Helena: Educators in the state will begin receiving COVID-19 vaccines this week through a federal partnership with pharmacies, local health officials confirmed Friday. President Joe Biden announced the program last week, with the goal of vaccinating all teachers and child care staff by the end of March. The federal vaccine program is open to Montana educators even as the state has not made its vaccine allotment available to teachers. Montana was one of at least a dozen states that had not prioritized teachers as of Biden’s announcement. In Missoula County, vaccines will be available to all teachers through Granite Pharmacy, the Missoulian reports. Chuck Council, a spokesperson for the Montana Department of Public Health and Human Services, said the scope of the program remains “unclear” – including the total number of vaccines available in Montana through the federal program and the specific pharmacies participating. Also this week, residents 60 and older and those with chronic health conditions will become eligible for the vaccine. Previously, those 70 and older or with severe health conditions were eligible. Front-line essential workers are not yet eligible for the vaccine, with the exception of health care workers.


Lincoln: Early in the pandemic, Gov. Pete Ricketts delivered a simple message to Nebraskans to try to keep the coronavirus from spreading: If you want to see Husker football in the fall, you had better comply with social distancing measures. The warning fell a bit short, as Nebraska was forced to play its home games in a mostly empty Memorial Stadium. But now, a year after the state’s first known coronavirus case, Ricketts said he’s increasingly confident fans will be able to see those games in person later this year. “I think there’s a light at the end of the tunnel,” Ricketts said in an Associated Press interview. “We’re just asking for people’s patience, to hang with us for a few more months to get through this. But by the second half of the year, we’ll be starting to get back to normal.” Ricketts pointed to the state’s ramped-up testing and vaccination efforts. More than 11% of residents who are at least 16 years old have been vaccinated so far, placing Nebraska in the middle of the pack among states. Officials have said they expect to get more vaccine doses in the coming months and should be able to vaccinate the general public by late April or early May.


Las Vegas: Gov. Steve Sisolak is marking a year since COVID-19 was detected in the state as a “somber milestone and anniversary” but said Friday that he’s hopeful for the future. The Democratic governor issued a statement to mark the anniversary of the first presumptive positive case of the coronavirus detected in Nevada. In the 365 days since, the state has neared 300,000 cases of the virus and on Thursday reached the grim milestone of 5,000 deaths. “That’s 5,000 of our neighbors, our friends and our family members. The loss is incalculable. The devastation will leave a permanent mark,” the governor said. In total, 5,036 deaths had been reported by Saturday. Sisolak said while the pandemic was one of the greatest challenges the state has ever faced, Nevada has not been broken and is working to overcome all the big challenges it faces. New reported cases, hospitalizations and deaths have been falling since mid-January, but Sisolak reminded people to continue wearing a mask, practicing social distancing and keeping up other mitigation measures in the meantime.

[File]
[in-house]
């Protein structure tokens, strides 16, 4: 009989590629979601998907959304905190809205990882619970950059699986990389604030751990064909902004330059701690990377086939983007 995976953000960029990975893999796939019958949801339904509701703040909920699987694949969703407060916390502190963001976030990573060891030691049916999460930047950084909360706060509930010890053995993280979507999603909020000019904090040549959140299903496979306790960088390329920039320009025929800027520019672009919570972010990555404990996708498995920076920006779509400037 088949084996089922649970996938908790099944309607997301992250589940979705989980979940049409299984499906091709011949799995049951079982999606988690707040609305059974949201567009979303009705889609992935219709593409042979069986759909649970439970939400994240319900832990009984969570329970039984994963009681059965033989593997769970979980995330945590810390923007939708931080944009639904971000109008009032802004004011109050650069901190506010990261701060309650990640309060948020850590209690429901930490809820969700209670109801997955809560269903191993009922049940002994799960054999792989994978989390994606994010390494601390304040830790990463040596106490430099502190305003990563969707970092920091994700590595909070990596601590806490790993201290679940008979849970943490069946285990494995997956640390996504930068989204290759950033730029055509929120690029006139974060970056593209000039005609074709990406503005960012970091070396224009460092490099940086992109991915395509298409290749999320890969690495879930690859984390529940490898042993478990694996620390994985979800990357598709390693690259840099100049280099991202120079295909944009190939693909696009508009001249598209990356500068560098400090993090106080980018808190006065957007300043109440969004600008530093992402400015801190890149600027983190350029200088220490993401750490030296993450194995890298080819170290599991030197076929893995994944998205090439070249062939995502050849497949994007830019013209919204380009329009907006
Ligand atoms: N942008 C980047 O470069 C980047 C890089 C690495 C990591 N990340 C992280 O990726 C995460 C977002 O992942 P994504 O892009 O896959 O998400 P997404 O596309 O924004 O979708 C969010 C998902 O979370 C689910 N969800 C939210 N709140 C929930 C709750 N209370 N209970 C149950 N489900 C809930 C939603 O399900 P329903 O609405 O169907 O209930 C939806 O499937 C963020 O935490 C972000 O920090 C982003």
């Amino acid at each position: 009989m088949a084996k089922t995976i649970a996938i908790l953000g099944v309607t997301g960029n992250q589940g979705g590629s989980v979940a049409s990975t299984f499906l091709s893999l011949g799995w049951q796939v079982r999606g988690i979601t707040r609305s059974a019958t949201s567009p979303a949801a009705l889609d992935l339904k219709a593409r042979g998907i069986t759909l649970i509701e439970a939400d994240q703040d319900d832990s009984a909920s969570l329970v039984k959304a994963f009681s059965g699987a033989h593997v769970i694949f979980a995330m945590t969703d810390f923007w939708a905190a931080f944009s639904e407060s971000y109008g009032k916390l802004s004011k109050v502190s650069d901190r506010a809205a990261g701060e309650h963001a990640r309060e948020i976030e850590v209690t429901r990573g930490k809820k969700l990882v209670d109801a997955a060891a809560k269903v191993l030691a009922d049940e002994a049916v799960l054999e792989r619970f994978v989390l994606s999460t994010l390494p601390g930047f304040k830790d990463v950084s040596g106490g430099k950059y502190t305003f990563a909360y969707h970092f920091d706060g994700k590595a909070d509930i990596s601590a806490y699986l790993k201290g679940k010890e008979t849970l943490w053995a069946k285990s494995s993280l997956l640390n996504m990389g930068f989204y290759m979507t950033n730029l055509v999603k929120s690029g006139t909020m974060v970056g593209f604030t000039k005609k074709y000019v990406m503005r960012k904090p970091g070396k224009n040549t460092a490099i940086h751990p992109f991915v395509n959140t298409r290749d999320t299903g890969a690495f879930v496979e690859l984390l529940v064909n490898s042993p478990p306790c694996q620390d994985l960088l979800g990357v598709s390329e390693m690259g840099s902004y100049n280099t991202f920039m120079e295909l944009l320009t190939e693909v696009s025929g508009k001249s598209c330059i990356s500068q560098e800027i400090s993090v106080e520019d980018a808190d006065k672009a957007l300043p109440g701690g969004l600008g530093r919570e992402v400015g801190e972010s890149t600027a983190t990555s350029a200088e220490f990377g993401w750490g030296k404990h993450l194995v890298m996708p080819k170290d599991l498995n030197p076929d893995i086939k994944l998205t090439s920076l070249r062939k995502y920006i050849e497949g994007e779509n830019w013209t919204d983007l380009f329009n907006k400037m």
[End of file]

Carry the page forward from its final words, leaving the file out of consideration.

New Hampshire

Loudon: Gov. Chris Sununu on Saturday toured a mass vaccination site at the New Hampshire Motor Speedway as the state kicked off a three-day vaccination push with the goal of giving Johnson & Johnson shots to about 12,000 people. Sununu said the state was able to move up to this past weekend vaccines for many people originally scheduled to receive their shots in April. “The opportunity to vaccinate nearly 12,000 Granite Staters at one site over the course of a single weekend is an incredible opportunity for New Hampshire,” the Republican said. The move was made possible by the delivery of Johnson & Johnson vaccine doses. Those scheduled to receive shots drove up to the area where they were being administered and then drove on to an observation area where they were monitored for a brief period of time before being allowed to leave. The J&J vaccine is a single-dose vaccine, meaning there’s no need for a second shot.

New Jersey

Trenton: Rebuffed by the Democrats who control the Legislature, Republican lawmakers conducted their own hearing Friday on Democratic Gov. Phil Murphy’s management of the pandemic, questioning his administration’s handling of the coronavirus in nursing homes. The committee met for the first time Friday, remotely, with testimony from a doctor, nursing home administrators, veterans homes residents and others. Lawmakers focused in part on a March 31, 2020, state health department directive requiring nursing homes not to turn away coronavirus-positive patients. The policy made headlines because of news that New York released 9,000 previously uncounted virus patients into facilities under a similar policy. New Jersey’s policy hasn’t been linked to a similar figure, but the legislators questioned if there could be deaths connected to the policy because the administration hasn’t given a full accounting of its handling of the pandemic. Indeed, lawmakers seemed left with more questions than answers Friday. In part, that’s because Murphy’s administration declined to make health department officials available. Democratic lawmakers also did not join them to form a select committee with subpoena power that could compel administration officials to testify at the hearing.